Next is a pack of playing cards. Which series won you over?

Now I have to recommend one of my favorite series of all time, mostly because it doesn’t start getting really super amazing until book three and hit peak awesome until book six. That sounds so daunting, I know, but I promise it is 100% worth your time, and I already want to reread all of them, which is the best endorsement I can offer. Seanan McGuire’s October Daye books are the best in urban fantasy. Her plotting, world building, and character arcs are all phenomenal and intricate. The series feels is a masterclass is planning, because everything feels so intentional, and the way she brings things back from the early books ten books later is vastly impressive. Also, this series has one of my OTPs (this is not the Highlander; there can be more than one), and I love the whole cast so fucking much. Diverse af too, and almost the entire cast is bi/pansexual, sooooo get on it.

You also get a candle. Which character is a symbol of hope in their story?

Initially, I thought about putting The Hunger Games in here because of the delicious irony of Katniss being a figure of hope while having none, but I chose Meg from The Others series by Anne Bishop. She’s the sweetest of cinnamon rolls, and her kindness and lack of assumptions make her a symbol of hope in this alternate world. In a world where shifters and vampires and other paranormal creatures are real and dangerous, her kindness may provide hope for humanity, who tbh mostly doesn’t deserve it much of the time. Meg brings light and empathy into the life of anyone open to it.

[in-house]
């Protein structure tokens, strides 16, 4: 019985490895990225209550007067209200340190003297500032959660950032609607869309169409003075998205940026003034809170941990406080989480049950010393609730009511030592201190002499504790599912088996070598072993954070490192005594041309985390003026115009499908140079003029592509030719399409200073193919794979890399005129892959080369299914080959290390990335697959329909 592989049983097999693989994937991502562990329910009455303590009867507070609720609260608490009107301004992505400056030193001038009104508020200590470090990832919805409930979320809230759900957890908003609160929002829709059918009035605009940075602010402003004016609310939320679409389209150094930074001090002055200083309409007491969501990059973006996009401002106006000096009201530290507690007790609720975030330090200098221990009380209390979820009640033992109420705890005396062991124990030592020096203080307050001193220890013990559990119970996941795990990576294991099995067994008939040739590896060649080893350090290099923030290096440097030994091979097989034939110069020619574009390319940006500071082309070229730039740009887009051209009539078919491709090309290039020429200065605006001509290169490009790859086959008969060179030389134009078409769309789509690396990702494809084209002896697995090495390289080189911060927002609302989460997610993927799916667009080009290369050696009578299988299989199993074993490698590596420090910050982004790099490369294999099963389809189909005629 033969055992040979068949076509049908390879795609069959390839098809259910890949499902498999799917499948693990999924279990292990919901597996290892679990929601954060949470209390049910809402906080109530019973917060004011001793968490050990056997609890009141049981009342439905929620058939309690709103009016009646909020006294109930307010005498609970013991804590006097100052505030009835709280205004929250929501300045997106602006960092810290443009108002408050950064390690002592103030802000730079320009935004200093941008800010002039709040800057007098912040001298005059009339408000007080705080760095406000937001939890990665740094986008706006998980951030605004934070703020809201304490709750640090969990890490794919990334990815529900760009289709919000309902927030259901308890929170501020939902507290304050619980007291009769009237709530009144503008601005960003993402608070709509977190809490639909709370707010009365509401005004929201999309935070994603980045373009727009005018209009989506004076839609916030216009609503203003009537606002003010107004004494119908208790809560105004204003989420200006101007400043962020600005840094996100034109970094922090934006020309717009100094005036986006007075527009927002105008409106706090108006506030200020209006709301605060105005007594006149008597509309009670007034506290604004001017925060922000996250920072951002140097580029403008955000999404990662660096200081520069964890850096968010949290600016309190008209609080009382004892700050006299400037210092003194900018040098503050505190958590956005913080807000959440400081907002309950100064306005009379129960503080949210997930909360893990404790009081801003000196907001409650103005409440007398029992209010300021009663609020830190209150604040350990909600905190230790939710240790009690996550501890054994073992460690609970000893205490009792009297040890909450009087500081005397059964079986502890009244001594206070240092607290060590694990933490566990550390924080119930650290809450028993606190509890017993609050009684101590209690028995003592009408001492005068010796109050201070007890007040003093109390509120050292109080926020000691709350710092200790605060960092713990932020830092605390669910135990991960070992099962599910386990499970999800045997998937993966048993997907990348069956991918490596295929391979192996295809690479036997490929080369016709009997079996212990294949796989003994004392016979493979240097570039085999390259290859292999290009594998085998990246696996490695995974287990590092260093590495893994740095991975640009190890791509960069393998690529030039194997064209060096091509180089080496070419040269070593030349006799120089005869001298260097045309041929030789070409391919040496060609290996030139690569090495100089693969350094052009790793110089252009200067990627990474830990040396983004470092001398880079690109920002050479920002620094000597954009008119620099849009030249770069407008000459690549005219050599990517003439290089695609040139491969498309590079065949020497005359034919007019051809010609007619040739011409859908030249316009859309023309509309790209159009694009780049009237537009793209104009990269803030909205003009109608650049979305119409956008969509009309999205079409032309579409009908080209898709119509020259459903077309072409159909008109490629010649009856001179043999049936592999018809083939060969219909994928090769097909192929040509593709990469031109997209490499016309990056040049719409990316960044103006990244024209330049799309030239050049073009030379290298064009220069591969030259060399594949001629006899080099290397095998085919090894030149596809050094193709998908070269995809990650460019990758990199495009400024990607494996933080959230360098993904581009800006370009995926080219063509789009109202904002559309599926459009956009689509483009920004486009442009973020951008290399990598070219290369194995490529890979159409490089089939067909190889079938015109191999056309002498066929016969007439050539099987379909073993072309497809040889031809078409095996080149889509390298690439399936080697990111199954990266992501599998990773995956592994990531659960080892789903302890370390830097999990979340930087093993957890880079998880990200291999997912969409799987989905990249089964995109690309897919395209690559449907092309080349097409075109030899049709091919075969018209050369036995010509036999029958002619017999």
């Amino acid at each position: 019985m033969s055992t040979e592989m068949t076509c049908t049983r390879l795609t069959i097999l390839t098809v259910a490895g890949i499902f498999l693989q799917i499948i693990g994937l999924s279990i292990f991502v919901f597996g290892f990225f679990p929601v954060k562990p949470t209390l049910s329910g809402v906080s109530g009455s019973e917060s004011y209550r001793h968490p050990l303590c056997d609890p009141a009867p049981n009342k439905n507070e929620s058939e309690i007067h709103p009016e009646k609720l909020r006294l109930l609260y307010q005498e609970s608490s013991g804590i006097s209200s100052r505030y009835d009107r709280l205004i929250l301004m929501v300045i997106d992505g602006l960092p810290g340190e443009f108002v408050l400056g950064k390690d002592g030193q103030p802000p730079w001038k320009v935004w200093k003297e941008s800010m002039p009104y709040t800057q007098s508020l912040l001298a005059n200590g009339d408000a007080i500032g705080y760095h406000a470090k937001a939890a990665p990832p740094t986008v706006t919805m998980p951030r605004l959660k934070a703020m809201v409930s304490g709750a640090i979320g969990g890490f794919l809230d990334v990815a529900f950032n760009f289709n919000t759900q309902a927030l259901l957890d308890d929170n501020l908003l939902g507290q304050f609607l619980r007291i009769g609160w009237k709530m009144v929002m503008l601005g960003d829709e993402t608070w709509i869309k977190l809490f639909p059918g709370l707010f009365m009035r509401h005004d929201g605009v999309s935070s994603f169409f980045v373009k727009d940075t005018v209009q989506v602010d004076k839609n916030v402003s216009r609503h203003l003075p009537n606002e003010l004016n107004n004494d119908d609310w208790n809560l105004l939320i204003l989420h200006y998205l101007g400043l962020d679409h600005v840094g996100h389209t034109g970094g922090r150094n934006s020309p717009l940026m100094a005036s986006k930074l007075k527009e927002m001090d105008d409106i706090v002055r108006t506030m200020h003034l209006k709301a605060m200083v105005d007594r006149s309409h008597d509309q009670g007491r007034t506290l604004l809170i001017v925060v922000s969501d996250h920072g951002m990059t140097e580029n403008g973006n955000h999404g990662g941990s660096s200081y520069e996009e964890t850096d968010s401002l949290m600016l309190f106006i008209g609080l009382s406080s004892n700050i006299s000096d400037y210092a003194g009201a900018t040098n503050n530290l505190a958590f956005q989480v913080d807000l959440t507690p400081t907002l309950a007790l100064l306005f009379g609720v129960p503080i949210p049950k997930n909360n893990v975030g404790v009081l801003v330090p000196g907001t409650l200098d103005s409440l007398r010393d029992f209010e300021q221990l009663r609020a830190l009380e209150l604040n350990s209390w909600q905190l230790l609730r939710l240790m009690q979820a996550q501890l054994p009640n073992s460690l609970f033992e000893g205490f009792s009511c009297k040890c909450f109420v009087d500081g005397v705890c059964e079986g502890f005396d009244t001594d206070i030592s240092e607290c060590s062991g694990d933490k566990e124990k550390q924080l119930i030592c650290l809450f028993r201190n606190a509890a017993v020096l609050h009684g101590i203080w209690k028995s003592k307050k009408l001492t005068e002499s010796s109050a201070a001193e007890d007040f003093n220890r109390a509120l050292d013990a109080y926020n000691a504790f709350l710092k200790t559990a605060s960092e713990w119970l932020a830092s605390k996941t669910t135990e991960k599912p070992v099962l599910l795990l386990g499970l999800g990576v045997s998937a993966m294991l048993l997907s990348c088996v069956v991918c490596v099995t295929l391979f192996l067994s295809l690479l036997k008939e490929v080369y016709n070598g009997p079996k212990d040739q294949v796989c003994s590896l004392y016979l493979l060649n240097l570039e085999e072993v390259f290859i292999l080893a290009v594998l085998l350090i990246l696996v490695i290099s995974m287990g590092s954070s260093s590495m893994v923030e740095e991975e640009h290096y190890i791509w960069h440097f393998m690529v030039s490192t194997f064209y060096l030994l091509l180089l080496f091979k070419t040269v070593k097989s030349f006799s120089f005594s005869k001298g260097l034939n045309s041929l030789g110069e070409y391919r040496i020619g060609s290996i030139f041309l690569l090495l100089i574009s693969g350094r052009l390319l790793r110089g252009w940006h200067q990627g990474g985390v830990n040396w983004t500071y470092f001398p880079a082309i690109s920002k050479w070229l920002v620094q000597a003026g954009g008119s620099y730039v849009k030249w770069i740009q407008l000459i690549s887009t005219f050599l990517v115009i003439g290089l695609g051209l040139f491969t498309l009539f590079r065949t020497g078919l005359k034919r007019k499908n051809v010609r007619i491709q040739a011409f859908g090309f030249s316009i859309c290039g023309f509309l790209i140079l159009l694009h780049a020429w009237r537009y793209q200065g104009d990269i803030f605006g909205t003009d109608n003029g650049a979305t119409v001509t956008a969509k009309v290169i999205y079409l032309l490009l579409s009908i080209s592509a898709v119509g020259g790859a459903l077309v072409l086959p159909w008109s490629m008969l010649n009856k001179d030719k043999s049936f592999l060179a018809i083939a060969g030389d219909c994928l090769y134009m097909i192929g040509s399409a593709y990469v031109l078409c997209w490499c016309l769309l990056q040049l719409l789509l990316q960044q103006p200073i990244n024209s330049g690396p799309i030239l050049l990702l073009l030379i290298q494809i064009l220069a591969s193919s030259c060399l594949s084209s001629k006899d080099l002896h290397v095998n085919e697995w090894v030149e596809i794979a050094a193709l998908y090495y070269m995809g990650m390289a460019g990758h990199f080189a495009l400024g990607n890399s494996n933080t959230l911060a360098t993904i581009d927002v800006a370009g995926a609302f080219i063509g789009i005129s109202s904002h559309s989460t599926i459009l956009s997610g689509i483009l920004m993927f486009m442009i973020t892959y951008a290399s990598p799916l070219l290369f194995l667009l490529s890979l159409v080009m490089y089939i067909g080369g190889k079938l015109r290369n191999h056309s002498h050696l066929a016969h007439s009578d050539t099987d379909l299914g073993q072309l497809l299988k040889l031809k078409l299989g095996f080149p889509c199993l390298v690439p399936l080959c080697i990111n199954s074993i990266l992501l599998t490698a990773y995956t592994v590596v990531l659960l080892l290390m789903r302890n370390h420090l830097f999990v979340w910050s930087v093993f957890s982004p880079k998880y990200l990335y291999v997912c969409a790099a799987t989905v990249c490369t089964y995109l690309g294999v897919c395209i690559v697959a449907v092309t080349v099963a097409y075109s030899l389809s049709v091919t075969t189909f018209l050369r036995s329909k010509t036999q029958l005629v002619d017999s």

There are socks inside too. Is there a book that you think really encompasses all the distinctive tropes of its genre?

This is such a good question for me, and there are so many options out there, but the first one to pop into my head was a recent favorite read. The Veronica Speedwell series has been amazing with tropes from the very beginning, but the next installment, A Dangerous Collaboration, which comes out in March, is one of the most deliciously tropetastic books I’ve ever read. Veronica Speedwell is a historical mystery romance series, and the tropes on offer are for both romance and mystery, and it’s a thing of beauty. I spent most of the book squeeing and gasping and laughing and having emotions.

There’s also a notebook. Which author’s writing process do you find most interesting/inspiring?

This is a bit tough for me because, on the whole, I find writing processes very personal from author to author, and I haven’t taken my own work-in-progress process from anyone. However, I’m very inspired by Susan Dennard’s writing advice. She’s very open about craft and about how difficult writing can be. I find it inspiring to know how much she has struggled with her books, because I know how phenomenal the end products have ended up being. I love both her series: Something Strange and Deadly and Witchlands. To me, Dennard’s novels are a reminder that hard work will get you there. Still not sure if I have that much hard work in me, but I hope so.